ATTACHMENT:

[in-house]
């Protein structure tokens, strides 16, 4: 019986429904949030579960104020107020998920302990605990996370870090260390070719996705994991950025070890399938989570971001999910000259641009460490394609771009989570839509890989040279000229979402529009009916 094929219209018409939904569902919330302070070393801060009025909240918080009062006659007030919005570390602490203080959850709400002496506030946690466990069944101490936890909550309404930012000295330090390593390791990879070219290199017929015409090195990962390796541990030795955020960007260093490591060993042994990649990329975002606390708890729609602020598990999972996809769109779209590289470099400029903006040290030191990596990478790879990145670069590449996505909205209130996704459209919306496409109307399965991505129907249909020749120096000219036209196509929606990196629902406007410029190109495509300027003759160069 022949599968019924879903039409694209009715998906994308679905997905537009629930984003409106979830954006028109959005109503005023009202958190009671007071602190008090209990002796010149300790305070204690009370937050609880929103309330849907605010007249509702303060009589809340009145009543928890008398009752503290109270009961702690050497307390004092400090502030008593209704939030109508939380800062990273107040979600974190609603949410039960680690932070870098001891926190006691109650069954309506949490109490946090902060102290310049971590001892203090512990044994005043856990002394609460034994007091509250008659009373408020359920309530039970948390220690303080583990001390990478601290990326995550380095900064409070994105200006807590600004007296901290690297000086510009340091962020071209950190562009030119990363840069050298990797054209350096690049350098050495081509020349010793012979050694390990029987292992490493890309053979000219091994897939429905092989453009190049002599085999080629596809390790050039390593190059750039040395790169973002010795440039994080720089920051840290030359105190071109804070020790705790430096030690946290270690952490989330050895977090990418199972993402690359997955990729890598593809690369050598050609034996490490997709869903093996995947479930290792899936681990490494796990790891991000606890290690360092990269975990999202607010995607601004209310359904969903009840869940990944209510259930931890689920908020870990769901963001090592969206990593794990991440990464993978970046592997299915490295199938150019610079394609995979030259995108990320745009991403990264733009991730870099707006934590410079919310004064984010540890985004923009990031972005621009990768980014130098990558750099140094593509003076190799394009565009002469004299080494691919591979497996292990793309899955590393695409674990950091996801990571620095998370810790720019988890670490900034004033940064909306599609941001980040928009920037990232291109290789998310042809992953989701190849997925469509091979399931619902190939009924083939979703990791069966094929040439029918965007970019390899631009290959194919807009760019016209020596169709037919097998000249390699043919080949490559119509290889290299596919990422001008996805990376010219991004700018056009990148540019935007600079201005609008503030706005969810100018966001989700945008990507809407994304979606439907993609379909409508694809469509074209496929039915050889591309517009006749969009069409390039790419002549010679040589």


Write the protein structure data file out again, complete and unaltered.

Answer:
[in-house]
């Protein structure tokens, strides 16, 4: 019986429904949030579960104020107020998920302990605990996370870090260390070719996705994991950025070890399938989570971001999910000259641009460490394609771009989570839509890989040279000229979402529009009916 094929219209018409939904569902919330302070070393801060009025909240918080009062006659007030919005570390602490203080959850709400002496506030946690466990069944101490936890909550309404930012000295330090390593390791990879070219290199017929015409090195990962390796541990030795955020960007260093490591060993042994990649990329975002606390708890729609602020598990999972996809769109779209590289470099400029903006040290030191990596990478790879990145670069590449996505909205209130996704459209919306496409109307399965991505129907249909020749120096000219036209196509929606990196629902406007410029190109495509300027003759160069 022949599968019924879903039409694209009715998906994308679905997905537009629930984003409106979830954006028109959005109503005023009202958190009671007071602190008090209990002796010149300790305070204690009370937050609880929103309330849907605010007249509702303060009589809340009145009543928890008398009752503290109270009961702690050497307390004092400090502030008593209704939030109508939380800062990273107040979600974190609603949410039960680690932070870098001891926190006691109650069954309506949490109490946090902060102290310049971590001892203090512990044994005043856990002394609460034994007091509250008659009373408020359920309530039970948390220690303080583990001390990478601290990326995550380095900064409070994105200006807590600004007296901290690297000086510009340091962020071209950190562009030119990363840069050298990797054209350096690049350098050495081509020349010793012979050694390990029987292992490493890309053979000219091994897939429905092989453009190049002599085999080629596809390790050039390593190059750039040395790169973002010795440039994080720089920051840290030359105190071109804070020790705790430096030690946290270690952490989330050895977090990418199972993402690359997955990729890598593809690369050598050609034996490490997709869903093996995947479930290792899936681990490494796990790891991000606890290690360092990269975990999202607010995607601004209310359904969903009840869940990944209510259930931890689920908020870990769901963001090592969206990593794990991440990464993978970046592997299915490295199938150019610079394609995979030259995108990320745009991403990264733009991730870099707006934590410079919310004064984010540890985004923009990031972005621009990768980014130098990558750099140094593509003076190799394009565009002469004299080494691919591979497996292990793309899955590393695409674990950091996801990571620095998370810790720019988890670490900034004033940064909306599609941001980040928009920037990232291109290789998310042809992953989701190849997925469509091979399931619902190939009924083939979703990791069966094929040439029918965007970019390899631009290959194919807009760019016209020596169709037919097998000249390699043919080949490559119509290889290299596919990422001008996805990376010219991004700018056009990148540019935007600079201005609008503030706005969810100018966001989700945008990507809407994304979606439907993609379909409508694809469509074209496929039915050889591309517009006749969009069409390039790419002549010679040589």